Intelligence, Policy, and the War in Iraq
This policy brief discusses the interplay between intelligence and the policymakers who form government policy. After reviewing the issue of intelligence failure, the author argues that even if a perfect intelligence report could be produced, appropriate policy still depends on the policy maker's appreciation of that intelligence. In the US, intelligence-policy relations suffered in the aftermath of the Iraq war. Anecdotal evidence suggests that the atmosphere has improved somewhat over the past few years, but mutual suspicion and doubt still lingers. The author contends that as in past cases of politicization, it will take a long time to return relations to a state of normal friction.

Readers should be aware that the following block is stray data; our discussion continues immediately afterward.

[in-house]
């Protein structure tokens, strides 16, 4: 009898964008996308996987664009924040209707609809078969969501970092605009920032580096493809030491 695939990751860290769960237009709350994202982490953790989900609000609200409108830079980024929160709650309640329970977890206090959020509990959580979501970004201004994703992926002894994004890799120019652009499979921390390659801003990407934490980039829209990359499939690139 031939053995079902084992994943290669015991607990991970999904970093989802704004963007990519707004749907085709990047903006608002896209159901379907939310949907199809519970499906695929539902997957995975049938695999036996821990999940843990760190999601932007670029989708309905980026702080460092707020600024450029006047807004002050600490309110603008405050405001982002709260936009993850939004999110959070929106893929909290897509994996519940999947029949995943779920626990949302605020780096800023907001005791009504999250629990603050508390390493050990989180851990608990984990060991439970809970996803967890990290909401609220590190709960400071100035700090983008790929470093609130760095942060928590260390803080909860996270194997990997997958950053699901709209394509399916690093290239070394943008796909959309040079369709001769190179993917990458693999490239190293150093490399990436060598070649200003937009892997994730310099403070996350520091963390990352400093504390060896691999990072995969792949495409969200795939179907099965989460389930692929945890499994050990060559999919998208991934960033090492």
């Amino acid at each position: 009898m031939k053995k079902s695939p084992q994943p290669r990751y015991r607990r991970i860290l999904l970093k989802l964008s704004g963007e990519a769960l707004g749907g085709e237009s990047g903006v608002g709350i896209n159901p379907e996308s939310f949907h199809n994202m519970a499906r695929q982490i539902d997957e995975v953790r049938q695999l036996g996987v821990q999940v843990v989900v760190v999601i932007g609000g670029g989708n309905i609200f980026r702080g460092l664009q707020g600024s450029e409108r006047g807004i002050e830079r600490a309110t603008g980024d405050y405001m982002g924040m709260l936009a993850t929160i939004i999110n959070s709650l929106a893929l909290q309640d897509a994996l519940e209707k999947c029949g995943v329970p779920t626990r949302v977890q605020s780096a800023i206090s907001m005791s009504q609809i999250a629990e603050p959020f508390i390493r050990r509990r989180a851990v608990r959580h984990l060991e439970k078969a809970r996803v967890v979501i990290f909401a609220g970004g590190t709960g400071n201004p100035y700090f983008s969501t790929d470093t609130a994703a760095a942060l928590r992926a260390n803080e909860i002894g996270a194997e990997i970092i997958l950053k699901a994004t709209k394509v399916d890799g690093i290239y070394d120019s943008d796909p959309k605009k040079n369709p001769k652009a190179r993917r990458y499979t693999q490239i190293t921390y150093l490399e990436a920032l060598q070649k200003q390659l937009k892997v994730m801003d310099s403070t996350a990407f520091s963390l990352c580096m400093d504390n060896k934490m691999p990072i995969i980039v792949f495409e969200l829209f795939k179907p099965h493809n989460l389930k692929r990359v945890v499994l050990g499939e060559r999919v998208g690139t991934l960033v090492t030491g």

© 2012 Centre for International Policy Studies (CIPS)